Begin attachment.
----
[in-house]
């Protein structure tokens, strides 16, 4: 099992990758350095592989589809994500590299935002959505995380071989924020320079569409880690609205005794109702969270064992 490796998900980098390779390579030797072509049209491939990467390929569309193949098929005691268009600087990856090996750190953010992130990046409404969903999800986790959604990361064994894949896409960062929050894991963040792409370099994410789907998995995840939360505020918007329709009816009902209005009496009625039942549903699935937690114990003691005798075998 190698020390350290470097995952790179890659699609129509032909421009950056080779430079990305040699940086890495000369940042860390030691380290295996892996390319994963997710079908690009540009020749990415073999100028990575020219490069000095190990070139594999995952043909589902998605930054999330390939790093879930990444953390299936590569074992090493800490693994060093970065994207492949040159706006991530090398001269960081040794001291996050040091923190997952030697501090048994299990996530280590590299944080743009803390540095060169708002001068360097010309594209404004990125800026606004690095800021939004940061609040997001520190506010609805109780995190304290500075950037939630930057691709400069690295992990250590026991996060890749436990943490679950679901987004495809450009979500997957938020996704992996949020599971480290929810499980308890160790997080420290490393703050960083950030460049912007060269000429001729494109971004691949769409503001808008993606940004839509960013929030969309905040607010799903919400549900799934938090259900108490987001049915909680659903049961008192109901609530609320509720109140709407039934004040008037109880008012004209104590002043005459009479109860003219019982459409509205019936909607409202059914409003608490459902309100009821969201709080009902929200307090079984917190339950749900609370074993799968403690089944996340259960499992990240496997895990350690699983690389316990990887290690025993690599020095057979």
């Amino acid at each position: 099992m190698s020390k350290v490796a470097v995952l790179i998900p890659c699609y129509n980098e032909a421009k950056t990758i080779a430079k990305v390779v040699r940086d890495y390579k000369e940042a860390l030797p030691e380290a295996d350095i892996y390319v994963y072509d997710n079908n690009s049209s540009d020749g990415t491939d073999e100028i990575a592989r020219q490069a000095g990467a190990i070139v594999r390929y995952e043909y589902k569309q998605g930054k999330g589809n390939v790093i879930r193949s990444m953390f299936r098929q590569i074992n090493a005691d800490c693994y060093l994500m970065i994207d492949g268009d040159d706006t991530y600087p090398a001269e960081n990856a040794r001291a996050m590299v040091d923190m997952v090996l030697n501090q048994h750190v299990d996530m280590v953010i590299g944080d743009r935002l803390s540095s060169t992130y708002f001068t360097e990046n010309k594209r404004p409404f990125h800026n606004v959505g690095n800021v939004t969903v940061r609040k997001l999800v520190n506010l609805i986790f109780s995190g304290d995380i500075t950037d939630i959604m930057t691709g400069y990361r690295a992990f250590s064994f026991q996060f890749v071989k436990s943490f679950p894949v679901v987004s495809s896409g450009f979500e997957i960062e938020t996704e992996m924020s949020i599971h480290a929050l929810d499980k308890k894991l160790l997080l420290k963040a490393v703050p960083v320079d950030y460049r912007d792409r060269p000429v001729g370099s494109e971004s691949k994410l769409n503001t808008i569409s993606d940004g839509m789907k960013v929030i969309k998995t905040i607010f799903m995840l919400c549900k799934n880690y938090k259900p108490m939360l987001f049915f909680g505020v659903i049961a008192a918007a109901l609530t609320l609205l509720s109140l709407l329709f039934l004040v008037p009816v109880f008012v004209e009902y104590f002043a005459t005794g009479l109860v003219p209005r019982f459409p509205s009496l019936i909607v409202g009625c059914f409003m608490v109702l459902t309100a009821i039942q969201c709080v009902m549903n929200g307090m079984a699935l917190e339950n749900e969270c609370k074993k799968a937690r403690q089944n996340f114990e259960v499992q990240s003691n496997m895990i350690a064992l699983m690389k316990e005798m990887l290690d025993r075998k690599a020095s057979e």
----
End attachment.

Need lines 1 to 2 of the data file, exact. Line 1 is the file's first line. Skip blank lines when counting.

[in-house]
């Protein structure tokens, strides 16, 4: 099992990758350095592989589809994500590299935002959505995380071989924020320079569409880690609205005794109702969270064992 490796998900980098390779390579030797072509049209491939990467390929569309193949098929005691268009600087990856090996750190953010992130990046409404969903999800986790959604990361064994894949896409960062929050894991963040792409370099994410789907998995995840939360505020918007329709009816009902209005009496009625039942549903699935937690114990003691005798075998 190698020390350290470097995952790179890659699609129509032909421009950056080779430079990305040699940086890495000369940042860390030691380290295996892996390319994963997710079908690009540009020749990415073999100028990575020219490069000095190990070139594999995952043909589902998605930054999330390939790093879930990444953390299936590569074992090493800490693994060093970065994207492949040159706006991530090398001269960081040794001291996050040091923190997952030697501090048994299990996530280590590299944080743009803390540095060169708002001068360097010309594209404004990125800026606004690095800021939004940061609040997001520190506010609805109780995190304290500075950037939630930057691709400069690295992990250590026991996060890749436990943490679950679901987004495809450009979500997957938020996704992996949020599971480290929810499980308890160790997080420290490393703050960083950030460049912007060269000429001729494109971004691949769409503001808008993606940004839509960013929030969309905040607010799903919400549900799934938090259900108490987001049915909680659903049961008192109901609530609320509720109140709407039934004040008037109880008012004209104590002043005459009479109860003219019982459409509205019936909607409202059914409003608490459902309100009821969201709080009902929200307090079984917190339950749900609370074993799968403690089944996340259960499992990240496997895990350690699983690389316990990887290690025993690599020095057979």